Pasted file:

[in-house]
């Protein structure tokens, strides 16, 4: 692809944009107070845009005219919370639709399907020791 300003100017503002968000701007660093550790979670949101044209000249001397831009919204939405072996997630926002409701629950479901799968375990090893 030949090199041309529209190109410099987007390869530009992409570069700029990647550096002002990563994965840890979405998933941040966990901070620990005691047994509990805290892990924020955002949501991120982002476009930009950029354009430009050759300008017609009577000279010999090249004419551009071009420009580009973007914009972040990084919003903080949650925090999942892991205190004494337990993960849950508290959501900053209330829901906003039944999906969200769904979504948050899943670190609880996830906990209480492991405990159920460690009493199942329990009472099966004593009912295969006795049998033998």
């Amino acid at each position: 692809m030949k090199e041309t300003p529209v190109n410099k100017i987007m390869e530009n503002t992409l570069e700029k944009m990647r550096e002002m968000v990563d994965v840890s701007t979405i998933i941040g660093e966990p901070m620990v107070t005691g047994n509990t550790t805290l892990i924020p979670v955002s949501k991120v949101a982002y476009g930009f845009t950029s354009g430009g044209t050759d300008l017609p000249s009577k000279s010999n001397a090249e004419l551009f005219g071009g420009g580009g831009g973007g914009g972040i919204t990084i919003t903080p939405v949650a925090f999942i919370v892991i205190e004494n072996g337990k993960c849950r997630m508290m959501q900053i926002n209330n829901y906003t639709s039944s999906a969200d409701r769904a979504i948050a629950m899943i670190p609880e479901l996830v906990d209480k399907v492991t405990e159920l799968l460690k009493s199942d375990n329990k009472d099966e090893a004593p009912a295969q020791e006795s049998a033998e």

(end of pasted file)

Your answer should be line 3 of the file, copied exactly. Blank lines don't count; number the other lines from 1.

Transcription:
């Amino acid at each position: 692809m030949k090199e041309t300003p529209v190109n410099k100017i987007m390869e530009n503002t992409l570069e700029k944009m990647r550096e002002m968000v990563d994965v840890s701007t979405i998933i941040g660093e966990p901070m620990v107070t005691g047994n509990t550790t805290l892990i924020p979670v955002s949501k991120v949101a982002y476009g930009f845009t950029s354009g430009g044209t050759d300008l017609p000249s009577k000279s010999n001397a090249e004419l551009f005219g071009g420009g580009g831009g973007g914009g972040i919204t990084i919003t903080p939405v949650a925090f999942i919370v892991i205190e004494n072996g337990k993960c849950r997630m508290m959501q900053i926002n209330n829901y906003t639709s039944s999906a969200d409701r769904a979504i948050a629950m899943i670190p609880e479901l996830v906990d209480k399907v492991t405990e159920l799968l460690k009493s199942d375990n329990k009472d099966e090893a004593p009912a295969q020791e006795s049998a033998e």